Commenting on the findings, committee chairman, the Conservative MP Robert Halfon, said: "Despite the good intentions and efforts made by the government, there remain significant social injustices in children's life chances in England which early years childcare and education is failing to address."
Secondly, Halfon called for maintained nurseries, which "often deliver excellent outcomes for disadvantaged kids", to be protected with the right funding support.
Thirdly, the government also "needs to come forward with a comprehensive strategy for early years services, including children's centres and family hubs, to give disadvantaged children the best possible start in life".
Liz Bayram, the Professional Association for Childcare and Early Years' (Pacey) chief executive, said that "things have only got worse" in the six months since the organisation gave evidence.
Bayram said: "The gap between disadvantaged children and their peers is widening."
She added that take-up of the two-year offer for the most disadvantaged two-year-olds has "stagnated".
"We have a growing concern that the downward trend in the qualifications and training of the early years workforce is going to impact on quality of care," continued Bayram.
"New research has reinforced how low-pay and low status leads to far too many talented practitioners leaving the sector.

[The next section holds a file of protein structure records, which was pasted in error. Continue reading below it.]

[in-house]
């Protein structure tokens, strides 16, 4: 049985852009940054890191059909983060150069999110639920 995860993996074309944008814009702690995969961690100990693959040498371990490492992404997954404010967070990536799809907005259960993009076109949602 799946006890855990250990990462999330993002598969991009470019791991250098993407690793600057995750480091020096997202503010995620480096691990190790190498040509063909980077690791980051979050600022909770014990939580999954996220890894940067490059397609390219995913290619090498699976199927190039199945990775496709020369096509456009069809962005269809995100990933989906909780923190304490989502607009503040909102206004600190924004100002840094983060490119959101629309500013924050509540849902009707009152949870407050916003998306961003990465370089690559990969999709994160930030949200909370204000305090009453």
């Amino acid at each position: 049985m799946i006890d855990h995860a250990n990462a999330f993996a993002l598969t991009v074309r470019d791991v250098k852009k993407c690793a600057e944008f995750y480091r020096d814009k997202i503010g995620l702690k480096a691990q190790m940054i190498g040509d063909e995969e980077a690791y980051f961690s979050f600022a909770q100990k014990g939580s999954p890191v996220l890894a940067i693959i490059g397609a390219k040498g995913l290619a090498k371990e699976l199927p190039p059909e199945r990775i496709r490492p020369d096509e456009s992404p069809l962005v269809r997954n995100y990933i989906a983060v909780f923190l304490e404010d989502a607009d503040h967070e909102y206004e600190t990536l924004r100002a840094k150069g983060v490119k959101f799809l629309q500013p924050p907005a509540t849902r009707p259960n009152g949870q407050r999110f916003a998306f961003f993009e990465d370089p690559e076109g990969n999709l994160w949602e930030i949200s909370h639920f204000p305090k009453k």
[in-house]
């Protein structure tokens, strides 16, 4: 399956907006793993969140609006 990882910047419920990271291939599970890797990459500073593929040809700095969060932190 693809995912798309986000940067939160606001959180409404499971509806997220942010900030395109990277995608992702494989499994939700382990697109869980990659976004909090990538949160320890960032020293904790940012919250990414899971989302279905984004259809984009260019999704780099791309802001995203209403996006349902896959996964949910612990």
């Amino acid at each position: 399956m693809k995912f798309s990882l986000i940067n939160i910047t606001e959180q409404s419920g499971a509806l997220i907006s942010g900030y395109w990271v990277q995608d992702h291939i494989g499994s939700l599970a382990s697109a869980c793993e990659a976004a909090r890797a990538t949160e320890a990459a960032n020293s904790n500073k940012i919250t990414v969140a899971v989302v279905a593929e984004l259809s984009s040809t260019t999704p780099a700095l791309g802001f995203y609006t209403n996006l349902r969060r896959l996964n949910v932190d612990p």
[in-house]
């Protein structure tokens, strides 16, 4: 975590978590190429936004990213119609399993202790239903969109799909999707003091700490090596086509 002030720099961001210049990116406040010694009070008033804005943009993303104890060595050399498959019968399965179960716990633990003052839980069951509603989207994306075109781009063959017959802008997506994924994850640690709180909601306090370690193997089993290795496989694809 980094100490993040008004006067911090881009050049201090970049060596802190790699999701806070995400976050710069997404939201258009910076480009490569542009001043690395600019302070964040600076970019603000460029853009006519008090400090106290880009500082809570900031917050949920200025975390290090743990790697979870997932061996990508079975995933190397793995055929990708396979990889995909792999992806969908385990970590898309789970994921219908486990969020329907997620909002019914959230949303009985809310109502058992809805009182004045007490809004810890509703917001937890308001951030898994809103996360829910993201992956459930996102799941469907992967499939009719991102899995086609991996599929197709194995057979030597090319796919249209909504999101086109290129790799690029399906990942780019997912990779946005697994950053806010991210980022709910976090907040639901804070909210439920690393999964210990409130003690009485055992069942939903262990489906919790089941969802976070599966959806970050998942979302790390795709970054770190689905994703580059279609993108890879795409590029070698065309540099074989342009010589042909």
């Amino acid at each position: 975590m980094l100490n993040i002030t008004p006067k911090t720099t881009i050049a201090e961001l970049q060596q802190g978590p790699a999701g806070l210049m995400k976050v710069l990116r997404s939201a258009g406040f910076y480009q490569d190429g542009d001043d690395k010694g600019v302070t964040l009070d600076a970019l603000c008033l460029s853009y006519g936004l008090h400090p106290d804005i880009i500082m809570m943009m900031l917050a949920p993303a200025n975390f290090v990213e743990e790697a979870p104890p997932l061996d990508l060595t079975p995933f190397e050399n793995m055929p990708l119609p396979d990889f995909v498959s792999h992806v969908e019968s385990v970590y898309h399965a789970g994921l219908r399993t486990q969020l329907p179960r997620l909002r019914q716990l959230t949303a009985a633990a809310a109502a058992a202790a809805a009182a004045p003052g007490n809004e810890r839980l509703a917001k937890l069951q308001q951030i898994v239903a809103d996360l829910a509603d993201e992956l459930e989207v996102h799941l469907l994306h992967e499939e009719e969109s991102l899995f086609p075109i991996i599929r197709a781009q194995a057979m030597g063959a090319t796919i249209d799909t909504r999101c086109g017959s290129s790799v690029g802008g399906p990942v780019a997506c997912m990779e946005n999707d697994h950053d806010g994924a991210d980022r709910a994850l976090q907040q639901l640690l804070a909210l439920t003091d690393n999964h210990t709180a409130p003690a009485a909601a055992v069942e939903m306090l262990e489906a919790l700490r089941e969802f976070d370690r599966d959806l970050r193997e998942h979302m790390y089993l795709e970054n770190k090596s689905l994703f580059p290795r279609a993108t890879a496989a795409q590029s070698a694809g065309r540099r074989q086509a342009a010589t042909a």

"It is truly shocking that almost half of the people providing early education to our youngest children rely on in-work benefits to make ends meet."
Bayram said that despite the bleak picture, there is "little progress" from government.
In addition, "some backward steps" were being made, including decisions not to allow early years teachers to teach in maintained schools or to grow the graduate workforce in disadvantaged areas.
Pacey also echoed the committee's criticism of government lacking a coherent early years workforce strategy "that meaningfully addresses the challenges of recruitment, quality and retention".
Bayram urged government to work in partnership with the sector to develop this: "As a first step, it could address ongoing funding concerns and rectify the policy barrier that stops early years teachers being recognised as qualified teachers. Their qualification route is the same and they should be able to enjoy the same access to teaching jobs, salaries and CPD as their primary teaching colleagues."
Purnima Tanuku, chief executive of the National Day Nurseries Association (NDNA), said that the organisation agreed with many of the findings, including the recommendation to review 30 hours.
However, she said the NDNA is "very disappointed that this report focuses mostly on childcare provision in the maintained sector".
Tanuku added that over a million children receive early education and childcare in private, voluntary and independent (PVI) nurseries which make up 66 per cent of places in England and 95 per cent of which have been judged "good or outstanding" by Ofsted.
The report welcomed a cross-government working group, chaired by Andrea Leadsom MP, which is reviewing how to improve support for families in the period around childbirth to the age of two.